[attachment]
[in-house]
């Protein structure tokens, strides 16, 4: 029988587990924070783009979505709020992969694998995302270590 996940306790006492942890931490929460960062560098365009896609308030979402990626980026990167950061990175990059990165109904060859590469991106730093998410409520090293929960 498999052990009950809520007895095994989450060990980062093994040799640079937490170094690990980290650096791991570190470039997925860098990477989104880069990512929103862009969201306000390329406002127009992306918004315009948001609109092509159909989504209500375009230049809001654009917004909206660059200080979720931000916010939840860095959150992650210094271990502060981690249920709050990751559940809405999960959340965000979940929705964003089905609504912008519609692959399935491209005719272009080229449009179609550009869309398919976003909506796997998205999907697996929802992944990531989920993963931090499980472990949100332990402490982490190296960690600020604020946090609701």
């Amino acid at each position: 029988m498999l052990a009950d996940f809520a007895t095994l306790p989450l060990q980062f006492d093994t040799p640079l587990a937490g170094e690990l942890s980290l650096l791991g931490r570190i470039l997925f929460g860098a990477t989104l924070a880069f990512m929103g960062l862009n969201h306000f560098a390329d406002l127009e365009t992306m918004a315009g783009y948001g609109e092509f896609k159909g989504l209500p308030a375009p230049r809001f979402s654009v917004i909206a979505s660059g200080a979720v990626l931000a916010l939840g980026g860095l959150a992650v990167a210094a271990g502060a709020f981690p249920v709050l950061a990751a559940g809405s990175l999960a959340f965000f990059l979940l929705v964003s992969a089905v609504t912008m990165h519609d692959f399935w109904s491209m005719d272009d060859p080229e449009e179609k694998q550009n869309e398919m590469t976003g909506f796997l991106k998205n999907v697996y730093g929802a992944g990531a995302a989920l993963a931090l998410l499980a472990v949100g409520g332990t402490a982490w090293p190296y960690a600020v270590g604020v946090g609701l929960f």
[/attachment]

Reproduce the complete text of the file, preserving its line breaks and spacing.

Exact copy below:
[in-house]
């Protein structure tokens, strides 16, 4: 029988587990924070783009979505709020992969694998995302270590 996940306790006492942890931490929460960062560098365009896609308030979402990626980026990167950061990175990059990165109904060859590469991106730093998410409520090293929960 498999052990009950809520007895095994989450060990980062093994040799640079937490170094690990980290650096791991570190470039997925860098990477989104880069990512929103862009969201306000390329406002127009992306918004315009948001609109092509159909989504209500375009230049809001654009917004909206660059200080979720931000916010939840860095959150992650210094271990502060981690249920709050990751559940809405999960959340965000979940929705964003089905609504912008519609692959399935491209005719272009080229449009179609550009869309398919976003909506796997998205999907697996929802992944990531989920993963931090499980472990949100332990402490982490190296960690600020604020946090609701």
């Amino acid at each position: 029988m498999l052990a009950d996940f809520a007895t095994l306790p989450l060990q980062f006492d093994t040799p640079l587990a937490g170094e690990l942890s980290l650096l791991g931490r570190i470039l997925f929460g860098a990477t989104l924070a880069f990512m929103g960062l862009n969201h306000f560098a390329d406002l127009e365009t992306m918004a315009g783009y948001g609109e092509f896609k159909g989504l209500p308030a375009p230049r809001f979402s654009v917004i909206a979505s660059g200080a979720v990626l931000a916010l939840g980026g860095l959150a992650v990167a210094a271990g502060a709020f981690p249920v709050l950061a990751a559940g809405s990175l999960a959340f965000f990059l979940l929705v964003s992969a089905v609504t912008m990165h519609d692959f399935w109904s491209m005719d272009d060859p080229e449009e179609k694998q550009n869309e398919m590469t976003g909506f796997l991106k998205n999907v697996y730093g929802a992944g990531a995302a989920l993963a931090l998410l499980a472990v949100g409520g332990t402490a982490w090293p190296y960690a600020v270590g604020v946090g609701l929960f």